4 Steps To Networking Success

The 4 steps below will help you open doors to people before you identity their behavior styles and guiding values. Always remember that whatever your behavior towards other people, bystanders are watching and listening. You never know when a bystander could add something positive to your life. Your sincerity will give bystanders reasons to trust you.

Early in the second Iraq War, psychiatry professor and Vietnam War veteran Dr. Reg Williams gave advice to new Navy recruits to help them be more successful in the navy.

Say hello.

Look for common ground.

Avoid judging.

Ask for help.

Recruits who followed Dr. Williams’ advice were more successful in the Navy than recruits who did not. What works for naval recruits can work for you.

You ask for help if a situation arises in which you need help. Do not invent a reason to ask for help. You do not have to like or agree with people to take these steps. Avoiding judgments and looking for commonalities will give people reasons to listen to you, even if you have different perspectives.

For the sake of safety, women should offer help to other women.

“I encourage women to ask other women for help when they need it,
and it’s likewise safer to accept an offer from a woman than from a
man. (Unfortunately, women rarely make such offers to other women,
and I wish more would.)”
Gavin de Becker
The Gift Of Fear: Survival Signals That Protect Us From Violence
1997, page 63

You cannot identify the people who would make good connections for you just by looking at them. The people who could make the most difference in your life could even be people who seem to be inferior to you. Travel news journalist Peter Greenberg recommends asking hotel maids and taxi drivers for help because they have extensive local knowledge. Greenberg’s willingness to network with an Egyptian cab driver in New York gave him the opportunity to attend a wedding inside King Farouk’s palace on the Mediterranean Sea. Greenberg is also author of the book, The Travel Detective.

“8 Rules of Serendipity”
Peter Greenberg
AARP Magazine
July&August 2005, page 56

For networking throughout your daily life, see these two books by Melinda Blau and Karen L. Fingerman, PhD:

Consequential Strangers: Turning Everyday Encounters Into Life-Changing Moments 

Consequential Strangers: The Power of People Who Don’t Seem to Matter… But Really Do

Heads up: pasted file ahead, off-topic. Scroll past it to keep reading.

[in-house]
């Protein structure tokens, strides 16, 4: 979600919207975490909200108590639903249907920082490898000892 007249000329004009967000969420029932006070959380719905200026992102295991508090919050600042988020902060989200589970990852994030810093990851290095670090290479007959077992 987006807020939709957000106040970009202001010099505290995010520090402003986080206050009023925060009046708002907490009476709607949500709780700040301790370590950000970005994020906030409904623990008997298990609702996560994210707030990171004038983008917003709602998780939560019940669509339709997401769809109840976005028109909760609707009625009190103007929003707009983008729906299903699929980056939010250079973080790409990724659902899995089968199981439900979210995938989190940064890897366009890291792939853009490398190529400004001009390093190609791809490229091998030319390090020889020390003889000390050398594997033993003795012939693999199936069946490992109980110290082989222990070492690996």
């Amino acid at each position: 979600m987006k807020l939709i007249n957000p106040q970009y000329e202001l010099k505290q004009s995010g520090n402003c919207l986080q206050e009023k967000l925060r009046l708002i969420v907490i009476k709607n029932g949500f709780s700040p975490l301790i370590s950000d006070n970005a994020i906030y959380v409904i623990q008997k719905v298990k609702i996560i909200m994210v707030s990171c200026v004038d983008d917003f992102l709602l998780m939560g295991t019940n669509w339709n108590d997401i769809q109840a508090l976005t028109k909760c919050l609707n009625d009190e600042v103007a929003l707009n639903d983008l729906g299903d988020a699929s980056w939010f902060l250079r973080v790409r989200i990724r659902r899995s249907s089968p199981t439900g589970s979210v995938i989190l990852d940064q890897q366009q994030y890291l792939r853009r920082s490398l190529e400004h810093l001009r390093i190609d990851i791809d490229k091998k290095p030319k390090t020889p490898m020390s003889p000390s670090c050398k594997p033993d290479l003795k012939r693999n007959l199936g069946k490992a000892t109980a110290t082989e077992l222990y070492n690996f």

Networking opportunities are available everywhere that people go. In every situation you enter, say hello, look for common ground, and avoid judging. If you need help with something, ask for it. These four simple steps could open the door to networking opportunities you didn’t know were possible.

The PDF files below are free files to go with the Girl Goodwill poster and the Be A Networker poster. You can use them to create more personal and professional success for yourself. Use them to create more equality in the world. Make your networking more effective by asking the right people for help in particular situations. The “right” people are the people whose behavior style and guiding values match the situation.

DISCHelp

SprangerHelp

Visit the Verbal Clues page for statements from real people that identify DISC behavior styles and Spranger guiding values .

Dr. Reg Williams taught at the University of Michigan.

 

Maintaining Your Best Connections

Once you make connections, maintain your best connections to avoid regret.

Researchers Neal J Roese and Craig Wortmann and producer Fred Schmalz explain why and how to send a “memo to the boss (friends, family, coworkers, etc)” to maintain those connections. The memos also give you the advantage of asking for help indirectly.

Pay attention to these pieces of advice:

“But not all friendships are created equal. So before you start
reaching out to all your connections and filling up your social
calendar with reunions, Roese recommends you spend some
time thinking about exactly which relationships you want to
nurture, and go for quality over quantity.”

“The “memo to the boss” is an easily digestible one-page document
that explains what you’re working on, what you’ve already done,
and what you could use some help with.“

“Your memo to the boss—well, one that actually goes to your boss
—might include a list of steps you’ve taken toward your goals,
people you’ve met with, recent insights you’ve had, and upcoming
meetings or conferences you’ll be attending.”

“And your memo doesn’t have to be all about you, either. Think of it
as an opportunity to ask people in your broader network questions
about themselves, their lives, what thrills them about what they’re
working on, and what’s keeping them up at night.”

Writing memos following the final piece of advice will give people reasons to stay connected to you.

“How to Maintain Your Social and Professional Connections”
Plus, sending a regular “letter to the boss” can help you when you need it most.
KelloggInsight
Podcast & Transcript
Based On The Research And Insights Of
Neal J. Roese
Craig Wortmann

 

© Paula M. Kramer, 2010
All rights reserved.
Last updated March 29, 2019